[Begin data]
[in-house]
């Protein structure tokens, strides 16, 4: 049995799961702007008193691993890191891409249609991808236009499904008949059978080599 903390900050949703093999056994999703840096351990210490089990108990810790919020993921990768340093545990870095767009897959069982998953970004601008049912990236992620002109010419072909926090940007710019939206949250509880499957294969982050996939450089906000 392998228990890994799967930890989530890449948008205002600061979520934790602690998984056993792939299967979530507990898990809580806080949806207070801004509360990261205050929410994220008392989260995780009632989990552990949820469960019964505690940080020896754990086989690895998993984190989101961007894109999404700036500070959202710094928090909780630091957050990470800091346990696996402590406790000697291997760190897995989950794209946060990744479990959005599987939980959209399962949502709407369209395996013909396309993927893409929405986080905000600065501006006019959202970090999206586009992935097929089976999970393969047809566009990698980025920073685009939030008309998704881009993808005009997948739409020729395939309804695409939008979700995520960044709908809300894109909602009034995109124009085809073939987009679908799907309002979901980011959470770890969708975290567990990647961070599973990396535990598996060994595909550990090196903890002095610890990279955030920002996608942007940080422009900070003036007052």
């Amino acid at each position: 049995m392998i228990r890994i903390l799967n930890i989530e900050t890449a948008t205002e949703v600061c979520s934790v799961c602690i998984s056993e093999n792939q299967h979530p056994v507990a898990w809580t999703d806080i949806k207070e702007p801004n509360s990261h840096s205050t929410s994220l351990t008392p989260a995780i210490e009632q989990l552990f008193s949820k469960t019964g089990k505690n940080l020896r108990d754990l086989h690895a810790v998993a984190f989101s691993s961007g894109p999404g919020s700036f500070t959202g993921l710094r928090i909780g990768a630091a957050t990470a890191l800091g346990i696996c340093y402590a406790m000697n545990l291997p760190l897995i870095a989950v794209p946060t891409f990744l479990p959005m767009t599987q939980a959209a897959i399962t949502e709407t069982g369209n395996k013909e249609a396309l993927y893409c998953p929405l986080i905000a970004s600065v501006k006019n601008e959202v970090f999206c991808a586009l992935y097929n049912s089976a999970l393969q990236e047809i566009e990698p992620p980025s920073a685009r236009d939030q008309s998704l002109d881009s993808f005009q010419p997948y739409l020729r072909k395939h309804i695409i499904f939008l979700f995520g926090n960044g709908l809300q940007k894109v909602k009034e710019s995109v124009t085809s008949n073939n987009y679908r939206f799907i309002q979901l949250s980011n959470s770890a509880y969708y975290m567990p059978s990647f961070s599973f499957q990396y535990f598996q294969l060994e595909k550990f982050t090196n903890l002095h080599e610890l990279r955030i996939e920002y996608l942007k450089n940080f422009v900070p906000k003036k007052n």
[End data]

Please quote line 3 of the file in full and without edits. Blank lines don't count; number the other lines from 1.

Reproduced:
């Amino acid at each position: 049995m392998i228990r890994i903390l799967n930890i989530e900050t890449a948008t205002e949703v600061c979520s934790v799961c602690i998984s056993e093999n792939q299967h979530p056994v507990a898990w809580t999703d806080i949806k207070e702007p801004n509360s990261h840096s205050t929410s994220l351990t008392p989260a995780i210490e009632q989990l552990f008193s949820k469960t019964g089990k505690n940080l020896r108990d754990l086989h690895a810790v998993a984190f989101s691993s961007g894109p999404g919020s700036f500070t959202g993921l710094r928090i909780g990768a630091a957050t990470a890191l800091g346990i696996c340093y402590a406790m000697n545990l291997p760190l897995i870095a989950v794209p946060t891409f990744l479990p959005m767009t599987q939980a959209a897959i399962t949502e709407t069982g369209n395996k013909e249609a396309l993927y893409c998953p929405l986080i905000a970004s600065v501006k006019n601008e959202v970090f999206c991808a586009l992935y097929n049912s089976a999970l393969q990236e047809i566009e990698p992620p980025s920073a685009r236009d939030q008309s998704l002109d881009s993808f005009q010419p997948y739409l020729r072909k395939h309804i695409i499904f939008l979700f995520g926090n960044g709908l809300q940007k894109v909602k009034e710019s995109v124009t085809s008949n073939n987009y679908r939206f799907i309002q979901l949250s980011n959470s770890a509880y969708y975290m567990p059978s990647f961070s599973f499957q990396y535990f598996q294969l060994e595909k550990f982050t090196n903890l002095h080599e610890l990279r955030i996939e920002y996608l942007k450089n940080f422009v900070p906000k003036k007052n």